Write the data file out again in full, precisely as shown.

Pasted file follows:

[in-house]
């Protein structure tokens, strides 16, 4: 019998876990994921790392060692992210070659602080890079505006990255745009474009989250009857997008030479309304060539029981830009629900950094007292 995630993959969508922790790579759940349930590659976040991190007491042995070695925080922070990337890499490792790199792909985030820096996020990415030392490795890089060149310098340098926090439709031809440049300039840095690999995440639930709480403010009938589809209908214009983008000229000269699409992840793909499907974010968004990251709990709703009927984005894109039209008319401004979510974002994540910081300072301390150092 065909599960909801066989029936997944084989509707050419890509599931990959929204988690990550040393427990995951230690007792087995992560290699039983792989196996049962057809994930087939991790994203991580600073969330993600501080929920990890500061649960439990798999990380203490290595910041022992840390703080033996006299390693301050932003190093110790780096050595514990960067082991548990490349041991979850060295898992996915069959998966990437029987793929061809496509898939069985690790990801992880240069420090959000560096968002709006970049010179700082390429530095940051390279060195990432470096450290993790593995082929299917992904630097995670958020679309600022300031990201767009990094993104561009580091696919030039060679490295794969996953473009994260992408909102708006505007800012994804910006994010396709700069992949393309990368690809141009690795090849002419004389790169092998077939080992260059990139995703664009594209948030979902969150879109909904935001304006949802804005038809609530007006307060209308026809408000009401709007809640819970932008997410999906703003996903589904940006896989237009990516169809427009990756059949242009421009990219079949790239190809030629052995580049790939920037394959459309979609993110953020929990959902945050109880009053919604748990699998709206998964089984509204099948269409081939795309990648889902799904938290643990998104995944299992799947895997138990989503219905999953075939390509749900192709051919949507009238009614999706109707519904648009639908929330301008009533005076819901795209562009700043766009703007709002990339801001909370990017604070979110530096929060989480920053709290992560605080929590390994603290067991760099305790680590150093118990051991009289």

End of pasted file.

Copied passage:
[in-house]
């Protein structure tokens, strides 16, 4: 019998876990994921790392060692992210070659602080890079505006990255745009474009989250009857997008030479309304060539029981830009629900950094007292 995630993959969508922790790579759940349930590659976040991190007491042995070695925080922070990337890499490792790199792909985030820096996020990415030392490795890089060149310098340098926090439709031809440049300039840095690999995440639930709480403010009938589809209908214009983008000229000269699409992840793909499907974010968004990251709990709703009927984005894109039209008319401004979510974002994540910081300072301390150092 065909599960909801066989029936997944084989509707050419890509599931990959929204988690990550040393427990995951230690007792087995992560290699039983792989196996049962057809994930087939991790994203991580600073969330993600501080929920990890500061649960439990798999990380203490290595910041022992840390703080033996006299390693301050932003190093110790780096050595514990960067082991548990490349041991979850060295898992996915069959998966990437029987793929061809496509898939069985690790990801992880240069420090959000560096968002709006970049010179700082390429530095940051390279060195990432470096450290993790593995082929299917992904630097995670958020679309600022300031990201767009990094993104561009580091696919030039060679490295794969996953473009994260992408909102708006505007800012994804910006994010396709700069992949393309990368690809141009690795090849002419004389790169092998077939080992260059990139995703664009594209948030979902969150879109909904935001304006949802804005038809609530007006307060209308026809408000009401709007809640819970932008997410999906703003996903589904940006896989237009990516169809427009990756059949242009421009990219079949790239190809030629052995580049790939920037394959459309979609993110953020929990959902945050109880009053919604748990699998709206998964089984509204099948269409081939795309990648889902799904938290643990998104995944299992799947895997138990989503219905999953075939390509749900192709051919949507009238009614999706109707519904648009639908929330301008009533005076819901795209562009700043766009703007709002990339801001909370990017604070979110530096929060989480920053709290992560605080929590390994603290067991760099305790680590150093118990051991009289």